Euro edges up ahead of ECB meeting
The euro rose on Thursday ahead of the European Central Bank meeting expected to outline a clearer schedule for unwinding stimulus, opening up the possibility of a first rate hike later this year.
After touching its lowest since early March on Wednesday, the euro rose 0.12% to $1.09050 at 0835 GMT, ahead of the meeting. The ECB is expected to give some clues on its coming policy amid record-high inflation and a war-related recession.
Antje Praefcke, FX analyst at Commerzbank (ETR:CBKG) said the market will refrain from a strong preference of the euro over the dollar until there is more clarity whether the key rate will be raised in the fourth quarter.
“I think the market will want to wait and see how the Ukraine conflict and the energy sanctions develop,” she said.
The dollar index, which measures the greenback against six peers, was down 0.1% at 99.702, after touching its highest of 100.520 since May 2020 on Wednesday, supported by a surge in Treasury yields this week.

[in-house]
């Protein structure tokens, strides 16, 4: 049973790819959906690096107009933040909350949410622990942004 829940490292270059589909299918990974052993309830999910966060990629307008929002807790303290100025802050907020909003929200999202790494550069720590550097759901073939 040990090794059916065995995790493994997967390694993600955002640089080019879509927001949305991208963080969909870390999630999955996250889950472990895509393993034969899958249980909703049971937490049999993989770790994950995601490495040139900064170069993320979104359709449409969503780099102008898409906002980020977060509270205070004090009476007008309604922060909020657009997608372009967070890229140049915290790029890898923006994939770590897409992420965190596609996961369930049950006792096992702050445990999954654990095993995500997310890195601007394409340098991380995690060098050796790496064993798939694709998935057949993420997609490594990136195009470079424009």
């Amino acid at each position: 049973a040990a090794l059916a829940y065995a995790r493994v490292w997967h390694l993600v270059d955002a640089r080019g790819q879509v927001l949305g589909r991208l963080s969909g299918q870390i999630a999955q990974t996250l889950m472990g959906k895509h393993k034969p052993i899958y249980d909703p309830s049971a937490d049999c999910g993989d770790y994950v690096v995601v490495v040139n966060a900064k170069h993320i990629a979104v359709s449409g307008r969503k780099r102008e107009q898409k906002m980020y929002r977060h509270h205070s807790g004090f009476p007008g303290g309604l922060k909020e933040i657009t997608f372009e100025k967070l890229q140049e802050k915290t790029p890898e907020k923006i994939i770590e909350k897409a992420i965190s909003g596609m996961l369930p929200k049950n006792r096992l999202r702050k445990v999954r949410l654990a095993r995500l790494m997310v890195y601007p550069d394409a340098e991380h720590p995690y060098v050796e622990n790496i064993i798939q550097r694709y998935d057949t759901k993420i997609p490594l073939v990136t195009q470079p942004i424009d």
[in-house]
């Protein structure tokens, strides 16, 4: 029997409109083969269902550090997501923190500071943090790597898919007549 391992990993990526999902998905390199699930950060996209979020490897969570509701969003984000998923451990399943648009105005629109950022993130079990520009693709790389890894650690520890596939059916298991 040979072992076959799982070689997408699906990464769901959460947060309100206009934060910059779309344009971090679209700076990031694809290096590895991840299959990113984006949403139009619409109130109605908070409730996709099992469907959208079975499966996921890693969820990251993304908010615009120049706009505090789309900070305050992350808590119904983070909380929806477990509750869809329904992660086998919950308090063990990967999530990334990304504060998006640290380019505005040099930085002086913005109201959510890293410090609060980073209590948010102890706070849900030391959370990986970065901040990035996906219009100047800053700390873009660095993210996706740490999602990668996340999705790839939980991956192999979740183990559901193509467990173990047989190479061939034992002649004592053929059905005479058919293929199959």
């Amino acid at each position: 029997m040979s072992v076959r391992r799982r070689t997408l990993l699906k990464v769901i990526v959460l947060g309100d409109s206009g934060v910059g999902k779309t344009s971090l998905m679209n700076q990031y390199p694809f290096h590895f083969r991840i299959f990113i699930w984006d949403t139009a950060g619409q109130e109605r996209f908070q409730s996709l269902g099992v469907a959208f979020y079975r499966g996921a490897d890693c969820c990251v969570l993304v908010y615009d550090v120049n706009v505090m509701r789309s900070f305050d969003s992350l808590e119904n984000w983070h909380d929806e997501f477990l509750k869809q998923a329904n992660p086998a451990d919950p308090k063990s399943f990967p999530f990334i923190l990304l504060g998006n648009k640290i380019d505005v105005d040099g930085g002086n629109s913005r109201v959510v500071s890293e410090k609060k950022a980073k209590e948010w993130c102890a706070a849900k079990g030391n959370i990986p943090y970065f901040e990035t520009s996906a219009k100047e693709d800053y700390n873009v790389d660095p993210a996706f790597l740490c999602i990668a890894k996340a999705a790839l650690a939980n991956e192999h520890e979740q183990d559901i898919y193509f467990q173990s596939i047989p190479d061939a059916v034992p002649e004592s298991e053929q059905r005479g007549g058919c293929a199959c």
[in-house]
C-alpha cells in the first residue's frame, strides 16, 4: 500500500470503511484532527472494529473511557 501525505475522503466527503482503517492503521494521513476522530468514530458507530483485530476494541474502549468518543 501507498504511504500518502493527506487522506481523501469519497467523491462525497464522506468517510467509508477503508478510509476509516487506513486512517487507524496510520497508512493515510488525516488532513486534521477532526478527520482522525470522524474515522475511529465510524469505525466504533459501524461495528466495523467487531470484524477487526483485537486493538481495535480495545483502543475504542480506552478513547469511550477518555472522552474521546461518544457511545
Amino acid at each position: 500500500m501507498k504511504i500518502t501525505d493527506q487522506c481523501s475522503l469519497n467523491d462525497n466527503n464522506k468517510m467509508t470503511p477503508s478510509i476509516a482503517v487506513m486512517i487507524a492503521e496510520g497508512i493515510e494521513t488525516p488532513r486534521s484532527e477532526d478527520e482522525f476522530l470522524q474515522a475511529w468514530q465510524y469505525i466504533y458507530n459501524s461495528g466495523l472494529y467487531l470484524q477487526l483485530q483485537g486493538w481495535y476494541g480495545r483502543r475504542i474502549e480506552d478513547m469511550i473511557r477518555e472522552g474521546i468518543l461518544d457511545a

But the benchmark 10-year Treasury yield rally paused, after rising to a December-2018 high, as inflation data this week, while high, was not as bad as some had feared.
The battered yen had some respite, making a small recovery from a 20-year low hit against the dollar.
More than three-quarters of Japanese firms say the yen has declined to point of being detrimental to their business, a Reuters poll found.
The Swedish crown traded 0.4% higher to 9.4380, after surging to an eight-day high against the dollar as inflation data came in stronger than expected, bolstering expectations for a Riksbank’s rate hike sooner rather than later.
The bank had indicated in February it planned to keep rates at 0% until 2024, which many now said is unrealistic.
Other central banks have reinforced the hawkish global sentiment by tightening monetary policy.
The Bank of Korea surprised markets with a rate hike, while the Monetary Authority of Singapore also tightened policy, sending the Singapore dollar to its highest since February.
On Wednesday, the Bank of Canada and Reserve Bank of New Zealand both raised rates by 50 basis points, the largest hike for each in around 20 years.